Today, when we think about brands that articulate their identity with a modernist aesthetic, there is of course a whole host from which to choose. But to us here at Glorious, it feels like those who do it best are able to do it with both style and substance. 

Take Spotify. One of the best-known logos of the digital era, it features a series of three curved white lines in a green circle – the curved lines representing sound waves or connectivity, while the circle, a universal sign of community and inclusion, all values that Spotify holds dear. Just as we’d expect from a modernist visual identity, the brand name is expressed in a custom version of the Gotham font, a simple sans-serif font with lots of straight lines and easy legibility. 


Spotify is itself Scandinavian, launched in Stockholm, Sweden, by Martin Lorentzon and Daniel Ek, and so descendants of Alvar Aalto’s clean composition and simple graphic design are evident throughout visual branding. In 2019, the brand launched its ‘Music for Every Mood’ campaign. Splattered across subways and highways, this bold marketing campaign featured a humorous series of adverts that brought the modern ‘meme’ concept into mainstream advertising. Scribed in the quintessential modernist font, posters read ‘You: I want to give them the hint and not be subtle about it.’. And then the subsequent rhetoric, ‘Spotify: Wedding Bells,’ playlist. It’s tongue-in-cheek and clever modern marketing that pushes the boundaries and embraces new modes and methods, just like the modernists of the 50s.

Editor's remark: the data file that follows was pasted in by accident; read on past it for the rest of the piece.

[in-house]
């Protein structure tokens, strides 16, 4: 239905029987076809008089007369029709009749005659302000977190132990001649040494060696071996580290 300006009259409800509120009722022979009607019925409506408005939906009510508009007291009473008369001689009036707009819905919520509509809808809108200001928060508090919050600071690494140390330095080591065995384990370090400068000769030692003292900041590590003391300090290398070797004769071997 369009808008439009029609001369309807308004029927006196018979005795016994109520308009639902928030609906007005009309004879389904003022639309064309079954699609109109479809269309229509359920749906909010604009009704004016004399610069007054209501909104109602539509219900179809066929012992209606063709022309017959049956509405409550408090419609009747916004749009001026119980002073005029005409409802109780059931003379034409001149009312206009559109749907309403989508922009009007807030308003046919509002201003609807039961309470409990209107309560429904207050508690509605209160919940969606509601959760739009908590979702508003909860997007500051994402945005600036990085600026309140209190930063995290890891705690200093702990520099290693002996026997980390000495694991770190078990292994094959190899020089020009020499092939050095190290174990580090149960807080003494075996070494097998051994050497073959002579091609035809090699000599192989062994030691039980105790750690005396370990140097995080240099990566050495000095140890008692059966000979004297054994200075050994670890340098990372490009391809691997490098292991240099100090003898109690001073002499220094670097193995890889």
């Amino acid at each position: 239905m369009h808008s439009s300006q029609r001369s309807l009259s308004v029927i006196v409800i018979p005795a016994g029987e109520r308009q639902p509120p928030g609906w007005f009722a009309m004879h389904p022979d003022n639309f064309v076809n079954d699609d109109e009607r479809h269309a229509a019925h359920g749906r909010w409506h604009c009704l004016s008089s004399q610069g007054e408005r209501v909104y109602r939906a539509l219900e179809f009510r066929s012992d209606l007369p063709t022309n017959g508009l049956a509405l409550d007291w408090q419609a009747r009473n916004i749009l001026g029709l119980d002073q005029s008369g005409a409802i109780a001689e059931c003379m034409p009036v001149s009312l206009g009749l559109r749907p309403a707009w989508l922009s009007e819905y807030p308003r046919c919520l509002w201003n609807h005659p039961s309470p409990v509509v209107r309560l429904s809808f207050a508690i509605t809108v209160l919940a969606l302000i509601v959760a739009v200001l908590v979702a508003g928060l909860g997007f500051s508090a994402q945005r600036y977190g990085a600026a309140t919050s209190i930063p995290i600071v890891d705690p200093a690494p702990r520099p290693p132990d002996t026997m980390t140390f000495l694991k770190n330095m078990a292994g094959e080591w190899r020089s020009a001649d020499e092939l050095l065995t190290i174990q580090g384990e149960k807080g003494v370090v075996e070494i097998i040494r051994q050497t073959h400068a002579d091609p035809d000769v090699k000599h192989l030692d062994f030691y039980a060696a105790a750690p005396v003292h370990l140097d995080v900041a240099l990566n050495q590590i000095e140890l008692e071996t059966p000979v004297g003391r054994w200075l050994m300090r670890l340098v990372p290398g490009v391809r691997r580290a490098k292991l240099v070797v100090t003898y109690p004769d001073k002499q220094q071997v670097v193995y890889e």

Later Spotify campaigns include the end-of-year #Wrapped advertising which allowed its users to see a summary of their year in music streams. This multichannel campaign highlighted the individuality of the platform and championed artists who had received exponential listening numbers and thanked them for soundtracking a year filled with lockdowns and restrictions. The design assets were typically modernist, written in the brand’s signature sans-serif fonts and plastered in simple, bold, and contrasting colours. And as a result, #2020Wrapped increased the Spotify mobile app downloads by 21% in the first week of December 2020 and helped drive audience growth up by 29% from a year earlier. 

Another brand with its roots firmly in the 50s modernist era is the practical streetwear brand, Carhartt. Founded all the way back in 1889 America, Carhartt began its life by clothing railroad workers, farmers, and other labourers. Today, it’s loved by everyone from skateboarders to influencers, represented by a brand identity that encapsulates the modernist movement of inclusivity and progress.